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Memoirs of Dr Joseph Priestley

Nature volume 70, pages 218219 (07 July 1904) | Download Citation

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Abstract

THE story of the origin and history of this little book may be told in a few words. The greater portion was composed by the subject of it in the year 1787, when at Birmingham as minister of the New Meeting. Priestley's tenure of this office was rudely interrupted by the shameful and disastrous riots of July, 1791, when his house and laboratory, and much of his apparatus and library, were destroyed by the mob. Although many of his books and papers were burnt or otherwise made away with, the autobiography escaped destruction, and was ultimately recovered. Some years afterwards, whilst at Northumberland, in Pennsylvania, whither he removed in 1794, he resumed the story of his life, bringing it down to March, 1795, when he had completed the sixty-second year of his age. Although he lived nine years more, for the most part in fairly good health, it would appear that he added nothing to his account of himself, and it was left to his eldest son to continue his biography to the time of his death, and to see the work through the press., The first edition of the “Memoirs” was published by Johnson, of St. Paul's Churchyard, a staunch friend of Priestley's, by whom, indeed, the greater number of his works—educational, theological, and scientific—were issued. It was reprinted in 1833, on the occasion of the centenary of his birth, and it is again reprinted in commemoration of the centenary of his death.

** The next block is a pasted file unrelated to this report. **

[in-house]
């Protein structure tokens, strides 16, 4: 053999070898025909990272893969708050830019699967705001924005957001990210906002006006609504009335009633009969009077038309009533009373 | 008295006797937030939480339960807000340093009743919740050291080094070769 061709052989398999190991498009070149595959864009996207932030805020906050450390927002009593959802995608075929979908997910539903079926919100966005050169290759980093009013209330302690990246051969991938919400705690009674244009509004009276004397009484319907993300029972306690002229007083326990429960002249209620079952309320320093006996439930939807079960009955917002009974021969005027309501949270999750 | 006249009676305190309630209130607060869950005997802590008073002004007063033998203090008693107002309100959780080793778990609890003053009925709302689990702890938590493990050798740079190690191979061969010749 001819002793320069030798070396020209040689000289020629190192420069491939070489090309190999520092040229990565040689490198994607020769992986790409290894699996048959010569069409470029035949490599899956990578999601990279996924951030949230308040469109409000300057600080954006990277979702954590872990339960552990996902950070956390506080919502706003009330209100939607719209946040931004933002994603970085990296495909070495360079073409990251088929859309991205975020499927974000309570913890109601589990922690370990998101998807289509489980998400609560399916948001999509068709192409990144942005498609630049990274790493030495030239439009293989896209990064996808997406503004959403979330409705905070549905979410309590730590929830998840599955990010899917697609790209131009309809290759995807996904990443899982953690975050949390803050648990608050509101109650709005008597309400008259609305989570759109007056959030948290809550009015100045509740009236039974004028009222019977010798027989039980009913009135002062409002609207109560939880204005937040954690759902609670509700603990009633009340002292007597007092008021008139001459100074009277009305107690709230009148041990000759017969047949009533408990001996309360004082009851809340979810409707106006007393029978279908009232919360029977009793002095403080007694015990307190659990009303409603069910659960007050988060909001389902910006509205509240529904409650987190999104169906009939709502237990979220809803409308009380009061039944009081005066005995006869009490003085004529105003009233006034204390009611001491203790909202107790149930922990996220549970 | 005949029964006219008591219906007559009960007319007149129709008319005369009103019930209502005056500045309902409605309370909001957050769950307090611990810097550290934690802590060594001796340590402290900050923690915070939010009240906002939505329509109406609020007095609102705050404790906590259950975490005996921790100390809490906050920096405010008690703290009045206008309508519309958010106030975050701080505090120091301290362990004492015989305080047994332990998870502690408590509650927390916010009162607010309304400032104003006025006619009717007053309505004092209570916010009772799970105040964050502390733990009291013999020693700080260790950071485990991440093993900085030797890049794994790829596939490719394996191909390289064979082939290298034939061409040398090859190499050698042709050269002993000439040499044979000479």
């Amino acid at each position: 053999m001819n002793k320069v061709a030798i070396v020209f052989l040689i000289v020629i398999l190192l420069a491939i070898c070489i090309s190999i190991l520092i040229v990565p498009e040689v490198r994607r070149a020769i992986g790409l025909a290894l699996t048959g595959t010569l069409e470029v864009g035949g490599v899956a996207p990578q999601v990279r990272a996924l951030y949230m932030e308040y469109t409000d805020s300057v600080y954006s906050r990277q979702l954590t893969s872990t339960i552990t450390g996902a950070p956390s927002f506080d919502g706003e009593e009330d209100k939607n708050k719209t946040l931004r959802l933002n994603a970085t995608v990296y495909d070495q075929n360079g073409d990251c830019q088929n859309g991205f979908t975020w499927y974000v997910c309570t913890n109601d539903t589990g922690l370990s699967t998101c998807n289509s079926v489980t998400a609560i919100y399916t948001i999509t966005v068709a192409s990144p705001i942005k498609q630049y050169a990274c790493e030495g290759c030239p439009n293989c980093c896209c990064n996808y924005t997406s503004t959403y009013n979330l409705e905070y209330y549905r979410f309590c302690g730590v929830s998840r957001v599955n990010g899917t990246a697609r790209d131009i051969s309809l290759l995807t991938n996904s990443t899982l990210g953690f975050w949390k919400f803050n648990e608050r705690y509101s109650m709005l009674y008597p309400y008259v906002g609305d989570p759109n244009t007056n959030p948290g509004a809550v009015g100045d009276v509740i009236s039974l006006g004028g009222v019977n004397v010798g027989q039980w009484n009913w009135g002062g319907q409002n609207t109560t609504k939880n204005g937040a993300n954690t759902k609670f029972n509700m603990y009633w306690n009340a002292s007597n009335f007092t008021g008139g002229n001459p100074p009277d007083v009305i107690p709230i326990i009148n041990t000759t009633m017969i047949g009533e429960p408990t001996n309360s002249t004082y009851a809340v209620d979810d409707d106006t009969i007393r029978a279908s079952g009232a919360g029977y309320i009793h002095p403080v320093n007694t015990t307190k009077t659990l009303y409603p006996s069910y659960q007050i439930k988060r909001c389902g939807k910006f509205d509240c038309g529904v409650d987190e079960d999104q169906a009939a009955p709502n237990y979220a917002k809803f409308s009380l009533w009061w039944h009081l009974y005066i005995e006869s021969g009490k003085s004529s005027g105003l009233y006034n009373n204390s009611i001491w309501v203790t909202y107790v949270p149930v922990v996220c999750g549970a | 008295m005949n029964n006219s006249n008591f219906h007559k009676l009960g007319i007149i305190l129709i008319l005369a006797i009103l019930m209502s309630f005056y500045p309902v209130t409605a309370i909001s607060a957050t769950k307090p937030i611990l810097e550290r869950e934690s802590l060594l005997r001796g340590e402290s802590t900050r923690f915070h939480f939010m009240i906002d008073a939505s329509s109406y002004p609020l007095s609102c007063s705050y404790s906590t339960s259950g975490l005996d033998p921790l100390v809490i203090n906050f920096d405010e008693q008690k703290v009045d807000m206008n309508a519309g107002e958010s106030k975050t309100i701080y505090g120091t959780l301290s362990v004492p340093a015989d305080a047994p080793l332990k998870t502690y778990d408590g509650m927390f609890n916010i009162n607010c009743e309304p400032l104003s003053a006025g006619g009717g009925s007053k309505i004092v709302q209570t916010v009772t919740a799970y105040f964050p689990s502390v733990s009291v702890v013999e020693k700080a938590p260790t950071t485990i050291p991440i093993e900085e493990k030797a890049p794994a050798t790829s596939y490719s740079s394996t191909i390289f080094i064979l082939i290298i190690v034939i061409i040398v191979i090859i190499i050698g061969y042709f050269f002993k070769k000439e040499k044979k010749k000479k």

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https://doi.org/10.1038/070218a0

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